Building mold situation getting handled

By Chris Shaddock

Editor-in-Chief

Mold has been found in several buildings throughout campus throughout the past few weeks, due to the unusual weather this summer. DeSales Emergency Service Coordinator, Dennis Rasley, has responded to the situation by hiring Air Care & Restoration Co. who are working on eradicating and preventing the mold from coming back.

According to certified indoor environmental and certified microbial consultant, Keith Roe, this year has been one of the highest mold count levels ever recorded in the North East. The mold count level has ranged from 3,000 to 233,000 spores per cubic meter, which is “an extraordinarily high number.” Mold problems have occurred in many other campuses this year as well. Some have actually had to close down some of their dorm buildings, due to the problem being so large.

“Every time you open a door or walk into a place, you are bringing a certain amount of mold spores inside,” said Roe. “When they are extremely high outside, they come inside at extremely high levels.”

All mold needs to grow on is organic material. The humidity within buildings, accentuated further by the humidity and warmth outside due to the unusual monsoon weather this summer have cause the mold to spread bountifully this year.

The mold found in the buildings is actually two different, but basically identical molds called aspergillus penicillium. They are common indoor molds.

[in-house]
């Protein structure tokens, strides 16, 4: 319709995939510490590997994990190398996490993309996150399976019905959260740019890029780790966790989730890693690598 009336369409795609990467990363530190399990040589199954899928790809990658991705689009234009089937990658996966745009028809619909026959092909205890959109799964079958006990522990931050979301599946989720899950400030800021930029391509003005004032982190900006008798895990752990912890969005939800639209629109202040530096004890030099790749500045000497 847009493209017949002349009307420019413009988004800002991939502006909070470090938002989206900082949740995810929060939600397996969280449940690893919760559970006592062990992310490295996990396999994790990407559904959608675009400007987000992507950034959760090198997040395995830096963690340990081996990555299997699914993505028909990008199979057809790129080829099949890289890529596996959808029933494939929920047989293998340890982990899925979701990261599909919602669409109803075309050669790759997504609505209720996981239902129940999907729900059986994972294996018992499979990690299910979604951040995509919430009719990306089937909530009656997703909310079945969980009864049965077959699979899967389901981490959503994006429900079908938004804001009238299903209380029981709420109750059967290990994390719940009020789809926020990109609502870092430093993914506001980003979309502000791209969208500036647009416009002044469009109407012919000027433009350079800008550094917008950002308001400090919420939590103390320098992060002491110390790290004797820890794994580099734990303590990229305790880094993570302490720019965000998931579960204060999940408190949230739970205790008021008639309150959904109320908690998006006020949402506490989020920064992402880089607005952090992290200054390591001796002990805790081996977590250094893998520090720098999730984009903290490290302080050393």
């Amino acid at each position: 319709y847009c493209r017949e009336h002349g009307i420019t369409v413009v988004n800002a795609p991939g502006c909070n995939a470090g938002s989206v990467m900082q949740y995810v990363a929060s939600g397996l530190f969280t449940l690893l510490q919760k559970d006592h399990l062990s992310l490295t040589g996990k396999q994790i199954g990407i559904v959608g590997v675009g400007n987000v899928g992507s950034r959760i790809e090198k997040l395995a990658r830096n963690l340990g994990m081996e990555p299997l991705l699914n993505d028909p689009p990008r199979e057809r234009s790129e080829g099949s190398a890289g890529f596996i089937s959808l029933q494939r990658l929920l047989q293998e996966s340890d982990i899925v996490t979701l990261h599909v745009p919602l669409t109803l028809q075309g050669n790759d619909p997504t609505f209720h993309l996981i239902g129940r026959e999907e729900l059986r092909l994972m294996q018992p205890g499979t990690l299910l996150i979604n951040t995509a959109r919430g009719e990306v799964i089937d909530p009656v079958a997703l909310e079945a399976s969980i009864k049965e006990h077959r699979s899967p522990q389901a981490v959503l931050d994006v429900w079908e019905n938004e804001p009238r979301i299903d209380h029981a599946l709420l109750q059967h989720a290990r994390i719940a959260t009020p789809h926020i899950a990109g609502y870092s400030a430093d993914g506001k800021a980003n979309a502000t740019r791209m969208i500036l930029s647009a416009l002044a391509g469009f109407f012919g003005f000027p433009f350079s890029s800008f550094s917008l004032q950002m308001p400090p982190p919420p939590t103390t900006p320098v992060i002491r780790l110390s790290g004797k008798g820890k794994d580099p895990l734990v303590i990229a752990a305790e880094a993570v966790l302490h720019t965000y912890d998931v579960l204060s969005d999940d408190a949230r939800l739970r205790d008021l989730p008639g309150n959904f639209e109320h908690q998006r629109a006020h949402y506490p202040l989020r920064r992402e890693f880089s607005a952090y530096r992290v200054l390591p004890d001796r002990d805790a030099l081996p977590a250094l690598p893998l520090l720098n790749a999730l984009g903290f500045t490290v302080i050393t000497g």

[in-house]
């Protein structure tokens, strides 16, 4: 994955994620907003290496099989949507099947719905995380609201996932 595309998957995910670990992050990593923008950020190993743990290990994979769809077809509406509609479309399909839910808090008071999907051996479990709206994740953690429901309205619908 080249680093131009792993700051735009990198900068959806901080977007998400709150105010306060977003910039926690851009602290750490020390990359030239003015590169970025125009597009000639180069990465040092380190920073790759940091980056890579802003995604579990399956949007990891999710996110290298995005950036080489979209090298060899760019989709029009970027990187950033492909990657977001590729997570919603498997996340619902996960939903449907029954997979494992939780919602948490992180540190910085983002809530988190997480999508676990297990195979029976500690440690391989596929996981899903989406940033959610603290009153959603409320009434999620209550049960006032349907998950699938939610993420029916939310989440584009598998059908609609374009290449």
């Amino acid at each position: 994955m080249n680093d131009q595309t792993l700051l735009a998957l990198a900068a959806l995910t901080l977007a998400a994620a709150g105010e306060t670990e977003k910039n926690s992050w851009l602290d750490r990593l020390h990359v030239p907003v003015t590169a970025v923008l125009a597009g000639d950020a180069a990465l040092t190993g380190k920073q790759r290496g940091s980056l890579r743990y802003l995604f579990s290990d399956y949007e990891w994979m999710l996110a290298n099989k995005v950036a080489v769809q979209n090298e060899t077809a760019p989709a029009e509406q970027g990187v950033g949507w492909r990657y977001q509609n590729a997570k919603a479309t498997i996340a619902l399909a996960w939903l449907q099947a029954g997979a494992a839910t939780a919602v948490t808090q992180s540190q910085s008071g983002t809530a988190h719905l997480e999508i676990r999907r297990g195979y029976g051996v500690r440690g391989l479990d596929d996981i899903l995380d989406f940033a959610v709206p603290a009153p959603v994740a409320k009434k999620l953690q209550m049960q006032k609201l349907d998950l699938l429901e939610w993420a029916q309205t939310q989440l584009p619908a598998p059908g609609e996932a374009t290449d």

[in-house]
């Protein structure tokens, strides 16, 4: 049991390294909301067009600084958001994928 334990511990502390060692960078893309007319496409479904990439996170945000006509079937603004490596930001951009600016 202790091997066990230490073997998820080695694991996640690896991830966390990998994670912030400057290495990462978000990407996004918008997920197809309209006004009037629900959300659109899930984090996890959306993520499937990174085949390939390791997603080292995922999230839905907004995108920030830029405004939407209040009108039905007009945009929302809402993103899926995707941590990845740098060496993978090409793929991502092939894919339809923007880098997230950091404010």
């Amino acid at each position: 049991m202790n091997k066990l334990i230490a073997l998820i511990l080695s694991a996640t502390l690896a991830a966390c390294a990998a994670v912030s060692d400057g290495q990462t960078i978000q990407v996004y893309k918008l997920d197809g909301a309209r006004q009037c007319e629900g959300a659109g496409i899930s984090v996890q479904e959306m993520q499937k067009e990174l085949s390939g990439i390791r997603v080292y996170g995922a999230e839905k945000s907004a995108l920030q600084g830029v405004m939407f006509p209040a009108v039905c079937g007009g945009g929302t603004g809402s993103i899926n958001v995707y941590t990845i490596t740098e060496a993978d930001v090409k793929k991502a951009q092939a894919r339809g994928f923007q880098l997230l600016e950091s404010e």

“What would constitute a major panic is if the mold spore levels in the dorms were way above outside, and 99 percent of the time they are not,” said Roe. “But they are higher than they normally have been, so they are going to get attention where they would not have been. Because mold grows so rapidly we now have mold growing so much that it can be seen, where before you might have had a little mold in the corner of your room or in your trash can.”

While classified as toxigenic, their toxins are not dangerous to humans, only to other forms of fungi it is competing against environmentally. However, prolonged exposure to any mold over the course of time can cause respiratory issues.

“There is no black toxic mold in any of the dorms here at DeSales,” said Roe. “I’ve tested 200 rooms and we have nothing to worry about there.”

The buildings mainly affected by the mold are Dorothy Day, Donohue, Tocik and Comny. There have been other buildings where mold has been found, such as Dooling and Aviat, but there has only been a small amount within these buildings.

Air care and Restoration Co. has been working extensively to deal with the mold. They started with an air test to determine how much mold was in the buildings in comparison to outside. Then, if the mold problem is bad, they pull the students out of their dorms, so they can purify the rooms and clean up the mold.

“We have cleaned and cleared dozens of rooms and we will continue until we are all done,” said Roe.

There has been a lot of concern and confusion among students and parents, but so far the mold issue has been nothing to worry about.

“The students have been pretty positive about things,” said Rasley. “There have been a couple inquiries from parents, but the students have been great to work with. Any students with mold allergies have been moved right out by the university.”

It is possible that the mold could come back next year if the climate acts in a similar way, which it possibly could due to environmental changes occurring around the world. However, the university is placing precautionary measures such as air purifiers and air dehumidifiers in buildings to keep mold from growing.

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